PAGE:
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Aviation watchdog provided no data on last conversation of crashing Boeing pilots

March 28, 2016, 9:58 UTC+3 MOSCOW

The Interstate Aviation Committee may provide preliminary information on FlyDubai’s Boeing 737-800 that crashed in Russia's Rostov-on-Don on March 19 in a week or two

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At the crash site

At the crash site

© Maxim Grigoyev/TASS

MOSCOW, March 28. /TASS/. The Interstate Aviation Committee (IAC) says the preliminary results of decoding the black boxes of the Boeing that crashed at Rostov-on-Don’s airport on March 19 are not yet ready. Aide to IAC chairman Artur Muradyan told TASS on Monday that IAC can neither confirm nor deny the information about the last conversation among the crew of the crashed Boeing that was earlier reported by several media.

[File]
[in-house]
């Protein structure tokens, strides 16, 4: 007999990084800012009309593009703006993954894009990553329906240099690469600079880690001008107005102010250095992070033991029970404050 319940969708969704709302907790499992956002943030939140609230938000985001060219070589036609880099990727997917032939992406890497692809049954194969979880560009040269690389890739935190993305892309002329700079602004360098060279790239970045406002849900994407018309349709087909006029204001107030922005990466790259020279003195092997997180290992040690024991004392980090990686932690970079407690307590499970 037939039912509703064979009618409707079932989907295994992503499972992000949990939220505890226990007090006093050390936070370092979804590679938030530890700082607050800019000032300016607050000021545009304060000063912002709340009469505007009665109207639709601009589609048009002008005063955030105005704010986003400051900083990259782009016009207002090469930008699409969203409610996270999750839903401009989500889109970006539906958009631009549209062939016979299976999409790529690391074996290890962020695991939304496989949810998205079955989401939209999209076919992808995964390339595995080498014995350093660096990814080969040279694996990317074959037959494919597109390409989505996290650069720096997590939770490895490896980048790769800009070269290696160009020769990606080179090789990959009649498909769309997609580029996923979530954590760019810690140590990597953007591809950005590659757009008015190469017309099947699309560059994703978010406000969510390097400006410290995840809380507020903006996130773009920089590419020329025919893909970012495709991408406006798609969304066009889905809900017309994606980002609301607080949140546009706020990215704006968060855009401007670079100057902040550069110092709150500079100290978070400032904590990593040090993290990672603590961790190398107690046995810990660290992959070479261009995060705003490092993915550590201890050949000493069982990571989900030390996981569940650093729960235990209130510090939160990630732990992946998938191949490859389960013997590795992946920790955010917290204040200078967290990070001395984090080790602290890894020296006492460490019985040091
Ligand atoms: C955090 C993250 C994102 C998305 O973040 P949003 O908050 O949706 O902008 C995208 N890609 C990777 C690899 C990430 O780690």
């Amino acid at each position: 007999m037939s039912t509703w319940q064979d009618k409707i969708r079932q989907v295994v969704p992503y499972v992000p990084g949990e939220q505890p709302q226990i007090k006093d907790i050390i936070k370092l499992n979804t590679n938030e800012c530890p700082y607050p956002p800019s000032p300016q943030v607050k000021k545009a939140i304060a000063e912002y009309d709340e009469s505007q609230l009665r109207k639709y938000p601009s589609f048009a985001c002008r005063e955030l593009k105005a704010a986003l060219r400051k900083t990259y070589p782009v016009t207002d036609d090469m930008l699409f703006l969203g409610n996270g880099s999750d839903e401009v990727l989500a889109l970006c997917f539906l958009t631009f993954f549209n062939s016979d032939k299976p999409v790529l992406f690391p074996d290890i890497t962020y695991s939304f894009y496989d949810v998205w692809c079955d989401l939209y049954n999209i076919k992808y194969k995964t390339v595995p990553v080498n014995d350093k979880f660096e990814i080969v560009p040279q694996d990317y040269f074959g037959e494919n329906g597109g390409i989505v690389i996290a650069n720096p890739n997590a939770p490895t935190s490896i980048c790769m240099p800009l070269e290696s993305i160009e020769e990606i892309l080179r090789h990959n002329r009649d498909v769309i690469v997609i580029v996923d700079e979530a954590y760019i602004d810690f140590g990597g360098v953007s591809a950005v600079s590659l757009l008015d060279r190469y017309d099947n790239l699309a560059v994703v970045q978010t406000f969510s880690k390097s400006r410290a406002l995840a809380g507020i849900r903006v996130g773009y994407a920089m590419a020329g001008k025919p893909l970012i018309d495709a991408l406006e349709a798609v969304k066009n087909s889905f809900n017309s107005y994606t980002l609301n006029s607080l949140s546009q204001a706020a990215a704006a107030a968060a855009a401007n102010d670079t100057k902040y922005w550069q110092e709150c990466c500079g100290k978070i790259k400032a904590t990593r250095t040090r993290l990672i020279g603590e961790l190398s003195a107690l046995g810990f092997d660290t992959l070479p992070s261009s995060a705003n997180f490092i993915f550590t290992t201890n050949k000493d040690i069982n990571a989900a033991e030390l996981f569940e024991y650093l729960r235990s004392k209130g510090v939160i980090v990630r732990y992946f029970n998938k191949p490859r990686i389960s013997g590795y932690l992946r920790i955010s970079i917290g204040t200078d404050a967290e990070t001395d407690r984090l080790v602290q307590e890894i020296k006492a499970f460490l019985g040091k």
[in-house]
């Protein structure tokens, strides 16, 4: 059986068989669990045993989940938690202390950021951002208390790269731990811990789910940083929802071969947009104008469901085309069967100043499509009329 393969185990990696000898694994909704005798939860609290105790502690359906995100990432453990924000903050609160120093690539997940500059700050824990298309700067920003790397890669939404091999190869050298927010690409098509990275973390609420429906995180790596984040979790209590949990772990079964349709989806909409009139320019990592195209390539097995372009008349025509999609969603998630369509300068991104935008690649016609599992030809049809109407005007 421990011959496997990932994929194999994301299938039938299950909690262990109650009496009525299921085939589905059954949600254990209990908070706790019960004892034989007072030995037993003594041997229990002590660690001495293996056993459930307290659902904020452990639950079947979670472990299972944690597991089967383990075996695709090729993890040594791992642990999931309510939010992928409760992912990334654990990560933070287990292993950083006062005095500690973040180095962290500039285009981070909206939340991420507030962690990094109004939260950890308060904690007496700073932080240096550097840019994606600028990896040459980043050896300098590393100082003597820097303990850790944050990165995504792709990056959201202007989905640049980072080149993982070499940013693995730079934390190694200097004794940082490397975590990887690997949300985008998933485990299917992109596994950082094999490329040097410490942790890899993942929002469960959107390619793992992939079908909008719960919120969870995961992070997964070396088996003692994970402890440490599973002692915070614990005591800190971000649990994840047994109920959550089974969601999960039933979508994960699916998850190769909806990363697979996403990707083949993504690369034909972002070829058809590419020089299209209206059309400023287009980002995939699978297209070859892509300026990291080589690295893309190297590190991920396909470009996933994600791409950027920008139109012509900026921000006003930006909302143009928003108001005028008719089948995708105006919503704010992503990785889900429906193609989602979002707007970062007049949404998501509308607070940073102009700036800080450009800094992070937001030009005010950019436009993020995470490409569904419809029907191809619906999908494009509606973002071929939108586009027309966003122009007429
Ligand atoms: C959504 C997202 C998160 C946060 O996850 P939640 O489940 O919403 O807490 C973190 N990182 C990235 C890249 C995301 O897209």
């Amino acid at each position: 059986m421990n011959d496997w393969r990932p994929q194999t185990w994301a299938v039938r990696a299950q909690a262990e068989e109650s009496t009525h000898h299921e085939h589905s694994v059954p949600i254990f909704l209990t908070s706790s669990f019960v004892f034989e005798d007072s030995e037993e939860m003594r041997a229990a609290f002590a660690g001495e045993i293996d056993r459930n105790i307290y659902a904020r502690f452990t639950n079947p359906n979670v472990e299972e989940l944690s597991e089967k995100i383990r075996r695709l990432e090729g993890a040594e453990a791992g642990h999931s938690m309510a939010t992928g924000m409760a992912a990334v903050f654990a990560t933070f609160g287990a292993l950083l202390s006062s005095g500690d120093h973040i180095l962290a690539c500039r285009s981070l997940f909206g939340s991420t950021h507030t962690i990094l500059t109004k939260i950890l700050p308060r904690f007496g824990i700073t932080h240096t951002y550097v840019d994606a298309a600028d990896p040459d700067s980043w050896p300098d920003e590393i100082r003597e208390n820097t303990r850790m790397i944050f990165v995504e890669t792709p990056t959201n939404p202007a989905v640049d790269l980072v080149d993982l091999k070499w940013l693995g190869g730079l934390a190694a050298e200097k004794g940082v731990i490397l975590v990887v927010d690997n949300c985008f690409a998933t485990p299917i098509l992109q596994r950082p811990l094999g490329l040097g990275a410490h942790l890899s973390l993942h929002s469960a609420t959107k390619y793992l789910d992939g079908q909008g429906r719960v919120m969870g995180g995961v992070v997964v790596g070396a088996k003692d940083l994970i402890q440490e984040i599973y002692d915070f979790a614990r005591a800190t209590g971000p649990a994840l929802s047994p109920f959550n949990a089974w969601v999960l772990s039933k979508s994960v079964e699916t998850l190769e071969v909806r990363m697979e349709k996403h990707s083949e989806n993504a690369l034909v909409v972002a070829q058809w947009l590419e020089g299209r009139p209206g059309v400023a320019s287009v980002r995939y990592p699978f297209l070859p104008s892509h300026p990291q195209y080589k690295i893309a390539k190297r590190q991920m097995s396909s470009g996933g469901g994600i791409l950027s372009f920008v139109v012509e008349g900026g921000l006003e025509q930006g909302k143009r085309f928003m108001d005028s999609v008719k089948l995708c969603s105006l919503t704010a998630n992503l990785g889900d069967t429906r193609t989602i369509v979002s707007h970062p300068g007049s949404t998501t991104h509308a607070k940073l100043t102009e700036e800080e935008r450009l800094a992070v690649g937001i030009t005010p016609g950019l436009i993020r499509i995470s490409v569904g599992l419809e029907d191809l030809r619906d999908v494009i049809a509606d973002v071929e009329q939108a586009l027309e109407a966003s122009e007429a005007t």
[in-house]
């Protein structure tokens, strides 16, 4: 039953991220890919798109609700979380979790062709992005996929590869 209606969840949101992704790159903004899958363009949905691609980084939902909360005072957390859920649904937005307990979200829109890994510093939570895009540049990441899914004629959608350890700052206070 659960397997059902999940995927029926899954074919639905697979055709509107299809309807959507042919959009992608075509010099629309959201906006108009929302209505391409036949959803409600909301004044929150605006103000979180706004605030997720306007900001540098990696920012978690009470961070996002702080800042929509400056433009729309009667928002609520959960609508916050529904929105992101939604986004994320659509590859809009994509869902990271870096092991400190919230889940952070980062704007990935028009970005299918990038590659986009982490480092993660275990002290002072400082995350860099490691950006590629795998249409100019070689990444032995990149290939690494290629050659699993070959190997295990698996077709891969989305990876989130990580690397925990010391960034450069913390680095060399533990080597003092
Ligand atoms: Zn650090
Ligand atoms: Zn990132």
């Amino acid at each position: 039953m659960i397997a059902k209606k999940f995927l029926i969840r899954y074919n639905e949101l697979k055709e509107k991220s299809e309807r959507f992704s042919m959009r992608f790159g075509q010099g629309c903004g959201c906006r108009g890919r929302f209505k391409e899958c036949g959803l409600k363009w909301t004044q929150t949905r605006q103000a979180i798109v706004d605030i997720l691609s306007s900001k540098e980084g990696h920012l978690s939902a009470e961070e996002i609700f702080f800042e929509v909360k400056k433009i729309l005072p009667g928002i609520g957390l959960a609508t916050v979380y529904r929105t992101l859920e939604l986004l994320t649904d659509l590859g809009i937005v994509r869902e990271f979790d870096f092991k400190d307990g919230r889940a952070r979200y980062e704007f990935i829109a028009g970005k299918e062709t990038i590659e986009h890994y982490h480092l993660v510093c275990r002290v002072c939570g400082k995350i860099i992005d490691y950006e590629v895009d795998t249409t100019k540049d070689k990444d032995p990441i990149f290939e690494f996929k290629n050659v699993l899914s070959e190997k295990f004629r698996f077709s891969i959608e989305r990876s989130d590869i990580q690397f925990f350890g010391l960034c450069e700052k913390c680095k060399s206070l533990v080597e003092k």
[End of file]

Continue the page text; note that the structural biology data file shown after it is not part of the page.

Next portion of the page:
"The decoding of black boxes has not been completed yet. It is still underway. They are being analyzed, data is being compared, and the voices [of pilots] are being identified," Muradyan said. The final results of decoding will be available in a month or more, he added. "It is possible that we will announce preliminary information in a week or two," he noted.

Muradyan said that IAC did not provide any information on crew’s last conversation to the media. "IAC representatives did not provide this information to Kommersant or anyone else. We can neither confirm nor deny it for now," aide to IAC chairman Artur Muradyan told TASS on Monday.

He noted that IAC’s information "is closed for now." "When we have information, we will be able to comment on this," Muradyan added.

FlyDubai’s Boeing 737-800 crashed at Rostov-on-Don’s airport in the small hours on March 19 during a second attempt to land in complicated weather conditions of strong side wind and rain. The plane served regular Flight FZ 981 from Dubai. The passenger jet capable of carrying 189 passengers had 62 people onboard, including the crew. None has survived.

The investigation looks into several versions of the air crash: a pilot error, a technical malfunction, bad weather conditions and others.

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